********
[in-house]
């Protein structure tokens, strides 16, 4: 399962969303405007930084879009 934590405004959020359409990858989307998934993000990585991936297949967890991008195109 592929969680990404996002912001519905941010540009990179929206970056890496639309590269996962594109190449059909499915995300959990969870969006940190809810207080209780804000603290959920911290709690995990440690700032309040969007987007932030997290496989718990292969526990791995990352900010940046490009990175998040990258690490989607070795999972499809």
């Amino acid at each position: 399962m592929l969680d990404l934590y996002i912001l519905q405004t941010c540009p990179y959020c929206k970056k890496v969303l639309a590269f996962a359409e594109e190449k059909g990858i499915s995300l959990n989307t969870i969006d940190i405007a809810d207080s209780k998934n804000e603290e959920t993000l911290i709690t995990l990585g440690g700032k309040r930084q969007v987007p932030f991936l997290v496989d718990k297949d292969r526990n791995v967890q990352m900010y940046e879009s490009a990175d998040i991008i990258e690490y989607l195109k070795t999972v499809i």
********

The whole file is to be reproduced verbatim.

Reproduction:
[in-house]
């Protein structure tokens, strides 16, 4: 399962969303405007930084879009 934590405004959020359409990858989307998934993000990585991936297949967890991008195109 592929969680990404996002912001519905941010540009990179929206970056890496639309590269996962594109190449059909499915995300959990969870969006940190809810207080209780804000603290959920911290709690995990440690700032309040969007987007932030997290496989718990292969526990791995990352900010940046490009990175998040990258690490989607070795999972499809």
């Amino acid at each position: 399962m592929l969680d990404l934590y996002i912001l519905q405004t941010c540009p990179y959020c929206k970056k890496v969303l639309a590269f996962a359409e594109e190449k059909g990858i499915s995300l959990n989307t969870i969006d940190i405007a809810d207080s209780k998934n804000e603290e959920t993000l911290i709690t995990l990585g440690g700032k309040r930084q969007v987007p932030f991936l997290v496989d718990k297949d292969r526990n791995v967890q990352m900010y940046e879009s490009a990175d998040i991008i990258e690490y989607l195109k070795t999972v499809i």